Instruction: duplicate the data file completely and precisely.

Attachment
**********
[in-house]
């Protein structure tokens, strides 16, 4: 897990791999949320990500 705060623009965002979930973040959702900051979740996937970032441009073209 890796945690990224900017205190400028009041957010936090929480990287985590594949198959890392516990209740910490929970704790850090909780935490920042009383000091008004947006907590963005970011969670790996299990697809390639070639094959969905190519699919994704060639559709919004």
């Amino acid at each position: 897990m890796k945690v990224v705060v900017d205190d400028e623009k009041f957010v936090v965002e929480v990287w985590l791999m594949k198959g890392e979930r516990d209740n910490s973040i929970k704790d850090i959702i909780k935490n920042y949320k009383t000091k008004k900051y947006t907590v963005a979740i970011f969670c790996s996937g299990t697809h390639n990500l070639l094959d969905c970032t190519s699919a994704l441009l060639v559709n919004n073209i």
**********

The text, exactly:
[in-house]
């Protein structure tokens, strides 16, 4: 897990791999949320990500 705060623009965002979930973040959702900051979740996937970032441009073209 890796945690990224900017205190400028009041957010936090929480990287985590594949198959890392516990209740910490929970704790850090909780935490920042009383000091008004947006907590963005970011969670790996299990697809390639070639094959969905190519699919994704060639559709919004």
């Amino acid at each position: 897990m890796k945690v990224v705060v900017d205190d400028e623009k009041f957010v936090v965002e929480v990287w985590l791999m594949k198959g890392e979930r516990d209740n910490s973040i929970k704790d850090i959702i909780k935490n920042y949320k009383t000091k008004k900051y947006t907590v963005a979740i970011f969670c790996s996937g299990t697809h390639n990500l070639l094959d969905c970032t190519s699919a994704l441009l060639v559709n919004n073209i």